Culinary epiphanies don’t happen often, but when they do, they are food for thought. I had one recently dining on prime Japanese beef and it was an experience that, on reflection, recalled a childhood event. Not that I grew up eating wagyū — far from it; rather, the portion of seared beef reminded me about the sadness of finishing something that is so gorgeous, so delicious, that you never want it to be over. Yet, every bite is a game of give and take, pleasure versus trepidation as the end draws nearer.

The first time I experienced this was with a Twix chocolate bar — like I said, I was a kid.

Back to the beef. It was Matsusaka beef from Ocean’s Farm in Mie Prefecture and we were dining at What’s, a restaurant housed in a machiya (old-fashioned townhouse) in downtown Kyoto. There are a handful of other branches of What’s dotted around Kansai: What’s the Kitchen in Gion, two What’s butchers and What’s the Store in Shiga. This What’s is mid-priced; in Gion it’s expensive. What’s the story with the name? Although I asked, I am none the wiser, but the beef is what matters.

In the holy trinity of Japanese beef — Kobe, Omi and Matsusaka — Kobe beef is undoubtedly the most familiar overseas. There is (excuse the pun) a lot of bull about this beef and how the animals are reared: massaged and serenaded with classical music — like, whatever. What I can say is that I could not get over the absolute tenderness of the sirloin steak at What’s. The proof: You could push through the steak with chopsticks. In fact, push is too strong a word. It’s a texture I am still at a loss to fully describe, but it is a taste I wholeheartedly recommend. Even though it hardly makes sense, this is meat that melts in your mouth. Therein lies the epiphany.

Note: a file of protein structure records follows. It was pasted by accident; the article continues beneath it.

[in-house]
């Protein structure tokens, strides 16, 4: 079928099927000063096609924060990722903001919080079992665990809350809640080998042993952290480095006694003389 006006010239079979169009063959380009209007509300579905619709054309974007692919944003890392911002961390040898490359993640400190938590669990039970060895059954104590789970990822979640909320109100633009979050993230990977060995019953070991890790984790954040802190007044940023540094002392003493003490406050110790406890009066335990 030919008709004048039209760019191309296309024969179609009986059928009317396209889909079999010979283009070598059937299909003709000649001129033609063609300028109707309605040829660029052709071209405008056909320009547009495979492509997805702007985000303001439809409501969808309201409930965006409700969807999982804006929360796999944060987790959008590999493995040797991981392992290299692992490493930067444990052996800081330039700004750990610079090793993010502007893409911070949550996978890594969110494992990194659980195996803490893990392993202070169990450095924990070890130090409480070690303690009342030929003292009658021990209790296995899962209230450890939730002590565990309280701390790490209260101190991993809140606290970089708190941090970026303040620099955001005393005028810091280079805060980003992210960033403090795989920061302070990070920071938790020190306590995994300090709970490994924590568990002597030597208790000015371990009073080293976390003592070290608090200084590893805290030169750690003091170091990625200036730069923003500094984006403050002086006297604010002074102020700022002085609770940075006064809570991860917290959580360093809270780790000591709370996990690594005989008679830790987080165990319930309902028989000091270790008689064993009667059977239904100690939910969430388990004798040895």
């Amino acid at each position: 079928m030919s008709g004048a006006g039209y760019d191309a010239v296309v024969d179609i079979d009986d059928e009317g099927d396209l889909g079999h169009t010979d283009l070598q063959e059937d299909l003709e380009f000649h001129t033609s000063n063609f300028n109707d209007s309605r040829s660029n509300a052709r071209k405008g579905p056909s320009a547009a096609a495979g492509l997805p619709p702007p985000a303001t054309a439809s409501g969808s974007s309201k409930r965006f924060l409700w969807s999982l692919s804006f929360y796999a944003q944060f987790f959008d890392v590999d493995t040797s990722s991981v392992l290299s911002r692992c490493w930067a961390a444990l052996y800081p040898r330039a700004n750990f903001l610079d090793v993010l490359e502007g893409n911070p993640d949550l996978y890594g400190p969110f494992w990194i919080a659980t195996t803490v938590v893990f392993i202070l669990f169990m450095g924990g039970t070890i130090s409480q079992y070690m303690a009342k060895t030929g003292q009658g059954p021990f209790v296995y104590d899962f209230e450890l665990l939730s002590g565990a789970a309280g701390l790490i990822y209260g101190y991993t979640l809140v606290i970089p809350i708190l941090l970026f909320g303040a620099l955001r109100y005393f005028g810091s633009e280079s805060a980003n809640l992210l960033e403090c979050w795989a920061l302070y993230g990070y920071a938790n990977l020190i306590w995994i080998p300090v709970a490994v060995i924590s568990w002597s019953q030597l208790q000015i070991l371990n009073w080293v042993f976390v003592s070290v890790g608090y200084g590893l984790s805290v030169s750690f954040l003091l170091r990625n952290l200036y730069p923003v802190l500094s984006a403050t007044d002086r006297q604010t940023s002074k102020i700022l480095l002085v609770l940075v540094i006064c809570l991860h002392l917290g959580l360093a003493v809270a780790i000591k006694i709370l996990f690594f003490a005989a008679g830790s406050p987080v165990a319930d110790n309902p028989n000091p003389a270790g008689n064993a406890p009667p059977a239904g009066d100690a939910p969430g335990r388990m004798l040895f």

For lunch my group had another (lesser) surprise: We were upgraded to a private Japanese-style room at the back of the restaurant. (Having never ever been upgraded for anything, I felt special.) It looked out onto a pool of fiery red goldfish in an enclosed courtyard. The room was dominated by an ornate chimney chute suspended from the ceiling. By night What’s is a yakiniku (barbeque) restaurant, while at lunchtime the kitchen does the cooking.

My companion ordered gyū-mabushi, a beef take on the classic eel dish made famous in Nagoya that comprises a wooden bowl of boiled rice topped with slices of beef. As with the eel dish, there is a sweetness to this dish, offset and accentuated by sanshō pepper pods. There are a few steps to devouring this dish; suffice to say it ends by mixing whatever is left over in the wooden bowl, along with dashi poured from a teapot.

Common to both lunch sets, besides the rice, was a simple beansprout dish marinated in sesame oil. It elicited similar responses: a simple dish, cooked really well. Prime beef is not cheap: 100 grams of sirloin cost more than ¥4,000. But what price can you put on an epiphany?

477 Eboshiya-cho, Sanjo-sagaru, Muromachi-dori, Nakagyo-ku, Kyoto-shi, Kyoto; 075-222-2989; www.k-whats.net; open 11:30 a.m.-2 p.m, 5-11 p.m (closed Tues.); nearest stations Karasuma Oike, Shijo; smoking OK; lunch ¥1,000-5,000; English menu; no English spoken. J.J. O’Donoghue is an Irish writer living in Kyoto.

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